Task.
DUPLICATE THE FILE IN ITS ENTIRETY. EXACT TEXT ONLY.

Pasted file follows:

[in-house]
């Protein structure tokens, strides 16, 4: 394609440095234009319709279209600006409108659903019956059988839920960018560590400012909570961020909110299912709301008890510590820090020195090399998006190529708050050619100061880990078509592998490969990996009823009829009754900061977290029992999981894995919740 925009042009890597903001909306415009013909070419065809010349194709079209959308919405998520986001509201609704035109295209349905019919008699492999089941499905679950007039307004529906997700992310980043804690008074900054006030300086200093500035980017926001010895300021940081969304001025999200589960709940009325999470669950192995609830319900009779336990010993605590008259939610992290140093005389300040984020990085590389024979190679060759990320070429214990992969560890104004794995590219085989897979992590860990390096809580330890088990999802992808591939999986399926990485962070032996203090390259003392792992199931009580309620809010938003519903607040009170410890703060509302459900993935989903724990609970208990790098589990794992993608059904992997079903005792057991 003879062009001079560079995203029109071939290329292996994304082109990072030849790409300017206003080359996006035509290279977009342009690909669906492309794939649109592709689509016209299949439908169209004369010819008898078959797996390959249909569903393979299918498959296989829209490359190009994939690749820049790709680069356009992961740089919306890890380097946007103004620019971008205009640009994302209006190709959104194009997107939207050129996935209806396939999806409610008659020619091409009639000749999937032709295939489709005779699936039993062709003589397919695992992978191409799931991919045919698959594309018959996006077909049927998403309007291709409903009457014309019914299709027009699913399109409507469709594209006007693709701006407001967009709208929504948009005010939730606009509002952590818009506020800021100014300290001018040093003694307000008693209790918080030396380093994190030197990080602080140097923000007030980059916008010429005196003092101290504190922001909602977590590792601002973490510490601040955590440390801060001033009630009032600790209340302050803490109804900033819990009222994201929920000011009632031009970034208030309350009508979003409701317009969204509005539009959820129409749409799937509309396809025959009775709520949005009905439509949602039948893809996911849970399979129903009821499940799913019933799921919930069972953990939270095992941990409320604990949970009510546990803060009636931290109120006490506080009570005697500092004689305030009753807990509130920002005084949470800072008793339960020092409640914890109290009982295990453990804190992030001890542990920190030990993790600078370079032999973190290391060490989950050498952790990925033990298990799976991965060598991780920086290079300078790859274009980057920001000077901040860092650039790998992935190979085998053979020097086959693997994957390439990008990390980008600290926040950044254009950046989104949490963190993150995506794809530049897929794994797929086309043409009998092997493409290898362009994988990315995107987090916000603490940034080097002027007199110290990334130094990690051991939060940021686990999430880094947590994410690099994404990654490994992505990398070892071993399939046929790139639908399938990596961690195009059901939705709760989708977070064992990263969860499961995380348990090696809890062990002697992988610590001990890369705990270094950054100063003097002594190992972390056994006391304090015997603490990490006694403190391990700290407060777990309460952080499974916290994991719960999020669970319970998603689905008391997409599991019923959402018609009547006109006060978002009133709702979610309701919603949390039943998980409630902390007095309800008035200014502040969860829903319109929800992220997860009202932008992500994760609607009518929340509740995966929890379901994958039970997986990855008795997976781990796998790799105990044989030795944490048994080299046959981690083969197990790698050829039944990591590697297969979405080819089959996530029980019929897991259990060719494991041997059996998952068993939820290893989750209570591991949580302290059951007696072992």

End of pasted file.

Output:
[in-house]
């Protein structure tokens, strides 16, 4: 394609440095234009319709279209600006409108659903019956059988839920960018560590400012909570961020909110299912709301008890510590820090020195090399998006190529708050050619100061880990078509592998490969990996009823009829009754900061977290029992999981894995919740 925009042009890597903001909306415009013909070419065809010349194709079209959308919405998520986001509201609704035109295209349905019919008699492999089941499905679950007039307004529906997700992310980043804690008074900054006030300086200093500035980017926001010895300021940081969304001025999200589960709940009325999470669950192995609830319900009779336990010993605590008259939610992290140093005389300040984020990085590389024979190679060759990320070429214990992969560890104004794995590219085989897979992590860990390096809580330890088990999802992808591939999986399926990485962070032996203090390259003392792992199931009580309620809010938003519903607040009170410890703060509302459900993935989903724990609970208990790098589990794992993608059904992997079903005792057991 003879062009001079560079995203029109071939290329292996994304082109990072030849790409300017206003080359996006035509290279977009342009690909669906492309794939649109592709689509016209299949439908169209004369010819008898078959797996390959249909569903393979299918498959296989829209490359190009994939690749820049790709680069356009992961740089919306890890380097946007103004620019971008205009640009994302209006190709959104194009997107939207050129996935209806396939999806409610008659020619091409009639000749999937032709295939489709005779699936039993062709003589397919695992992978191409799931991919045919698959594309018959996006077909049927998403309007291709409903009457014309019914299709027009699913399109409507469709594209006007693709701006407001967009709208929504948009005010939730606009509002952590818009506020800021100014300290001018040093003694307000008693209790918080030396380093994190030197990080602080140097923000007030980059916008010429005196003092101290504190922001909602977590590792601002973490510490601040955590440390801060001033009630009032600790209340302050803490109804900033819990009222994201929920000011009632031009970034208030309350009508979003409701317009969204509005539009959820129409749409799937509309396809025959009775709520949005009905439509949602039948893809996911849970399979129903009821499940799913019933799921919930069972953990939270095992941990409320604990949970009510546990803060009636931290109120006490506080009570005697500092004689305030009753807990509130920002005084949470800072008793339960020092409640914890109290009982295990453990804190992030001890542990920190030990993790600078370079032999973190290391060490989950050498952790990925033990298990799976991965060598991780920086290079300078790859274009980057920001000077901040860092650039790998992935190979085998053979020097086959693997994957390439990008990390980008600290926040950044254009950046989104949490963190993150995506794809530049897929794994797929086309043409009998092997493409290898362009994988990315995107987090916000603490940034080097002027007199110290990334130094990690051991939060940021686990999430880094947590994410690099994404990654490994992505990398070892071993399939046929790139639908399938990596961690195009059901939705709760989708977070064992990263969860499961995380348990090696809890062990002697992988610590001990890369705990270094950054100063003097002594190992972390056994006391304090015997603490990490006694403190391990700290407060777990309460952080499974916290994991719960999020669970319970998603689905008391997409599991019923959402018609009547006109006060978002009133709702979610309701919603949390039943998980409630902390007095309800008035200014502040969860829903319109929800992220997860009202932008992500994760609607009518929340509740995966929890379901994958039970997986990855008795997976781990796998790799105990044989030795944490048994080299046959981690083969197990790698050829039944990591590697297969979405080819089959996530029980019929897991259990060719494991041997059996998952068993939820290893989750209570591991949580302290059951007696072992």